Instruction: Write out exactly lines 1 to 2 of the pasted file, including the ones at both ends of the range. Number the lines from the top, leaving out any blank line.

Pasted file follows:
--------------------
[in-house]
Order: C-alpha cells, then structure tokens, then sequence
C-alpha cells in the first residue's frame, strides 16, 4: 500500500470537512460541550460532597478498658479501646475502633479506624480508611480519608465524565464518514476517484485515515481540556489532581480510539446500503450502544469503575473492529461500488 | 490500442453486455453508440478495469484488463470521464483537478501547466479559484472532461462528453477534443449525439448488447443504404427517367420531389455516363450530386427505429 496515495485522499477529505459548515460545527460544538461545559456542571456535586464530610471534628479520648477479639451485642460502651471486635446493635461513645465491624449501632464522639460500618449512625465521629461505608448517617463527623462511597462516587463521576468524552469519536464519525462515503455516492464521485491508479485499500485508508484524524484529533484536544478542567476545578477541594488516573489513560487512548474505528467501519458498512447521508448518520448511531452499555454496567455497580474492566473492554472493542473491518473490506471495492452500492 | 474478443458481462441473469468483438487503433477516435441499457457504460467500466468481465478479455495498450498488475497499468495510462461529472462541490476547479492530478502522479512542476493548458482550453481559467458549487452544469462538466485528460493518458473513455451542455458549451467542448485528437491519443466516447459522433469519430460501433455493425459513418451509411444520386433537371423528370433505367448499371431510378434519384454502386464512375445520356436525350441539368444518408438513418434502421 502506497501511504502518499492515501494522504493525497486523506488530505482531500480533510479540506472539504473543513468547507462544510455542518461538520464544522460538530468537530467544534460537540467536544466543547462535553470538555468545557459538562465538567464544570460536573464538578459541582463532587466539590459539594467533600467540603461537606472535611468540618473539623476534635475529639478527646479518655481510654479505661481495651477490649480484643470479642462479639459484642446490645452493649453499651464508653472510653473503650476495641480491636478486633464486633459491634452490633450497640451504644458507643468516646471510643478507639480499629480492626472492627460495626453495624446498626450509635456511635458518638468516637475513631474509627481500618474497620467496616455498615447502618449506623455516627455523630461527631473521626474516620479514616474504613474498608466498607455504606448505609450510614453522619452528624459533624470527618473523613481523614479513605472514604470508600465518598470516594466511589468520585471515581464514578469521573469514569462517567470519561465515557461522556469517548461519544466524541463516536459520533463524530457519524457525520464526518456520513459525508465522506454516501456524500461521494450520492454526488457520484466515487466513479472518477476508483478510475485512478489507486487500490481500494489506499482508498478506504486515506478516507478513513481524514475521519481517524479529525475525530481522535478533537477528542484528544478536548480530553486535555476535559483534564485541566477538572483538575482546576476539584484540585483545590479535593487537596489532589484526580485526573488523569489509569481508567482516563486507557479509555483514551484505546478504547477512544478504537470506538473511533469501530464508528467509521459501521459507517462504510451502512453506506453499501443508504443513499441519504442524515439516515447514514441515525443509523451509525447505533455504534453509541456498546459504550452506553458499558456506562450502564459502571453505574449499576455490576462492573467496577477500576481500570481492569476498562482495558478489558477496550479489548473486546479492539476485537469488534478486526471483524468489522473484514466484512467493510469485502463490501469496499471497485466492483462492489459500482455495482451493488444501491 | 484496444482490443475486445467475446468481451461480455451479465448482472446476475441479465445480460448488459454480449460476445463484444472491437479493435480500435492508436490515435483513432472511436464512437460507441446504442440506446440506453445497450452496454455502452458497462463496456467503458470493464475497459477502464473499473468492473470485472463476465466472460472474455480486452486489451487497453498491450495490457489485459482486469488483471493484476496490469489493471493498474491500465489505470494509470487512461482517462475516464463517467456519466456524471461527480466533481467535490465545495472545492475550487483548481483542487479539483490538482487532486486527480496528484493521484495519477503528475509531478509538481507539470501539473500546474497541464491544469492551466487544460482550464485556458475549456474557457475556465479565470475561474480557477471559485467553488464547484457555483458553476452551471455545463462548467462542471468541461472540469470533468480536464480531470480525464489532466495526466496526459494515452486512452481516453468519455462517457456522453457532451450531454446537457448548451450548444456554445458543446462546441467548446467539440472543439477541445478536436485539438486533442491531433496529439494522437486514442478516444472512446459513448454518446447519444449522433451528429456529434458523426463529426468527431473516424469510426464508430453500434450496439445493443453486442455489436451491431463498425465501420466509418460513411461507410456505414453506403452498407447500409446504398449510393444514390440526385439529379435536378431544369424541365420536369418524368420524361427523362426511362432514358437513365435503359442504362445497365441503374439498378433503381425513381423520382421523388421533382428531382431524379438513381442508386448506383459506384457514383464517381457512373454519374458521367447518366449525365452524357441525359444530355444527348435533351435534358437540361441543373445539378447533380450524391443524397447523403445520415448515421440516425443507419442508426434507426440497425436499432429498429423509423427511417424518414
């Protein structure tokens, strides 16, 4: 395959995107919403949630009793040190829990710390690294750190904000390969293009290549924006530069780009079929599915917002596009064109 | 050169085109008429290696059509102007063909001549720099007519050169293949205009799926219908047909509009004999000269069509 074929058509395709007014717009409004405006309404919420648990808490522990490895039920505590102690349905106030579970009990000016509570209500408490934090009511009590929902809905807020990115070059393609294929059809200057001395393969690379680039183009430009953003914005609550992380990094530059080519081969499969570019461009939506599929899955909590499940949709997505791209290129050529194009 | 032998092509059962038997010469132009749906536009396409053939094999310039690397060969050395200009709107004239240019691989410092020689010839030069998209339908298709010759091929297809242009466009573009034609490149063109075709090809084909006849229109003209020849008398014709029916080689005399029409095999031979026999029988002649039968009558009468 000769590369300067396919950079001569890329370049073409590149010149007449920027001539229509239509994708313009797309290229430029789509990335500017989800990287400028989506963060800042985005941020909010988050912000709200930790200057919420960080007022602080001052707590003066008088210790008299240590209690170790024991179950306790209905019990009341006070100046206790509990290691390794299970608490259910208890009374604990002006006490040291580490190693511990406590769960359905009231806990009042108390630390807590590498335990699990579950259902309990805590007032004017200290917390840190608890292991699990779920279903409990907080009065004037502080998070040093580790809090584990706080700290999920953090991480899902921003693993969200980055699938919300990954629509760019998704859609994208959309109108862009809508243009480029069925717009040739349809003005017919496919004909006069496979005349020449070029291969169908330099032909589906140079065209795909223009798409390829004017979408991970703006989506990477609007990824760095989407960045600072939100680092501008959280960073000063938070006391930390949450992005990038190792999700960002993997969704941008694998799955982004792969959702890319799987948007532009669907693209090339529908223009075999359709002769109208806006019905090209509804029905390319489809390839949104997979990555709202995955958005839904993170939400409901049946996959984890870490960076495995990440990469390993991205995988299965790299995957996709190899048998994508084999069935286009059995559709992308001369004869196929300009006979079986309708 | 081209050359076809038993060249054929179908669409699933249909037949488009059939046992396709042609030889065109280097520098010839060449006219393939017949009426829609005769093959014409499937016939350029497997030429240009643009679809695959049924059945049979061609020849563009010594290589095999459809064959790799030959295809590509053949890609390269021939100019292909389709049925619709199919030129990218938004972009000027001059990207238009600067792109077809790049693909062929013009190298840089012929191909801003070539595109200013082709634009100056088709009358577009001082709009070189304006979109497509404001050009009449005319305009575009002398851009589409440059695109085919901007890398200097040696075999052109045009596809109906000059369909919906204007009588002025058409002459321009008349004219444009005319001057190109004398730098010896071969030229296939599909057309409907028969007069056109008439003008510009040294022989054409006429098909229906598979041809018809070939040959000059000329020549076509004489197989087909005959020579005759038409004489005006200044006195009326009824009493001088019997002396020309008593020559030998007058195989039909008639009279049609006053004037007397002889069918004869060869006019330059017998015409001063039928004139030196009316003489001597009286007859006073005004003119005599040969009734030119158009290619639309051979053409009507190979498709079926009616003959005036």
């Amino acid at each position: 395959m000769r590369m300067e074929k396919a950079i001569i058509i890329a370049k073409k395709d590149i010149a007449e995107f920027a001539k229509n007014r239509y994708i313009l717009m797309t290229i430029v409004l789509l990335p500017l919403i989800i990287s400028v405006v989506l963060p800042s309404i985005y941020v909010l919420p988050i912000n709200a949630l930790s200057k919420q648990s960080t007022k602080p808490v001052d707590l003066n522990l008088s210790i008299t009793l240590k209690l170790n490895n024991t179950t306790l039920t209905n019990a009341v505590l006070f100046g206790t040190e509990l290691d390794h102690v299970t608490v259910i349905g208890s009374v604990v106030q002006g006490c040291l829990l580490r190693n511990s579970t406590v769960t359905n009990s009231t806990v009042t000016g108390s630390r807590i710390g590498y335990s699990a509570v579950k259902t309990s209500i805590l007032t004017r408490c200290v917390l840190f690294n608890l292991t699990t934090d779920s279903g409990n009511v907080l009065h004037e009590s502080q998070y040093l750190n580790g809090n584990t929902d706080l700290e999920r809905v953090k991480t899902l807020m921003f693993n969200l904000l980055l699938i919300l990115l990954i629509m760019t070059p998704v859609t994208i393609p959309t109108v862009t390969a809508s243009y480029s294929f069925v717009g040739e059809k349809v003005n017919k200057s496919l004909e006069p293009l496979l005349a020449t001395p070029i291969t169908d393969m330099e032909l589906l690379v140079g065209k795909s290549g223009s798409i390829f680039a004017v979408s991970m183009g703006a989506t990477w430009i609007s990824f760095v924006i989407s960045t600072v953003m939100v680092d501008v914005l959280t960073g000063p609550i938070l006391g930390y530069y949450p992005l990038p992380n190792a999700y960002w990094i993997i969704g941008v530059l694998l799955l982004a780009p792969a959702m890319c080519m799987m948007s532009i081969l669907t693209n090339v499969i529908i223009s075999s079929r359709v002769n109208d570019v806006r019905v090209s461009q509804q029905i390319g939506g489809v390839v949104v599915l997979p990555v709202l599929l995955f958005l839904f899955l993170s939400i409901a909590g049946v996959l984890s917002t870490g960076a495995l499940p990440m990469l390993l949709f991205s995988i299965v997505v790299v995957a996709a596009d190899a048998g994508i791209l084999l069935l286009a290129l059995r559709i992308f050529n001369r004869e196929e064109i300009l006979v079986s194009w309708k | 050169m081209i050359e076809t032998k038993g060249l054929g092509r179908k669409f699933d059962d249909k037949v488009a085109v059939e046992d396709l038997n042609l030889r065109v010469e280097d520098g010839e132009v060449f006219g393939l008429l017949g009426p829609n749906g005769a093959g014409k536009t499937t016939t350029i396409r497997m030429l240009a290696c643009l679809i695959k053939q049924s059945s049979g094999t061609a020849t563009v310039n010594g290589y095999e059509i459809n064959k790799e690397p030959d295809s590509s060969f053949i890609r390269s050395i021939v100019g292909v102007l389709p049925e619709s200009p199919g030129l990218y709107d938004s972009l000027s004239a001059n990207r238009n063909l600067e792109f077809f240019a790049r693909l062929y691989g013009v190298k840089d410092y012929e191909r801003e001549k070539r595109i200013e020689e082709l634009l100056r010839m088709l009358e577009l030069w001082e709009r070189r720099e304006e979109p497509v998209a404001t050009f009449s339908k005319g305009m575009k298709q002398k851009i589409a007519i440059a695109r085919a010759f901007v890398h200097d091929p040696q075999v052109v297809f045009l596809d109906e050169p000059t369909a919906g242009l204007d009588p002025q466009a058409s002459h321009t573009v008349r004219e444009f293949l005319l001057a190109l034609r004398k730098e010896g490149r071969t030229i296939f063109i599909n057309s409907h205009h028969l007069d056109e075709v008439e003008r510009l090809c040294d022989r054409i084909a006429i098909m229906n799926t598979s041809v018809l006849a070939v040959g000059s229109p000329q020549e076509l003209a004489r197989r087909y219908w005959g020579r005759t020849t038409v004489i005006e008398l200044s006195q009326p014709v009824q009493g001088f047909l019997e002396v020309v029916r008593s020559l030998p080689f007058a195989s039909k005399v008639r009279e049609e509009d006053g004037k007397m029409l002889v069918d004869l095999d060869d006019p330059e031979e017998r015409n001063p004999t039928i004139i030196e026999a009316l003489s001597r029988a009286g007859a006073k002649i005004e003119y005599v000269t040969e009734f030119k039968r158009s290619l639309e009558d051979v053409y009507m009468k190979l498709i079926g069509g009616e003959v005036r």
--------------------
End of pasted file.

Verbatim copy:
[in-house]
Order: C-alpha cells, then structure tokens, then sequence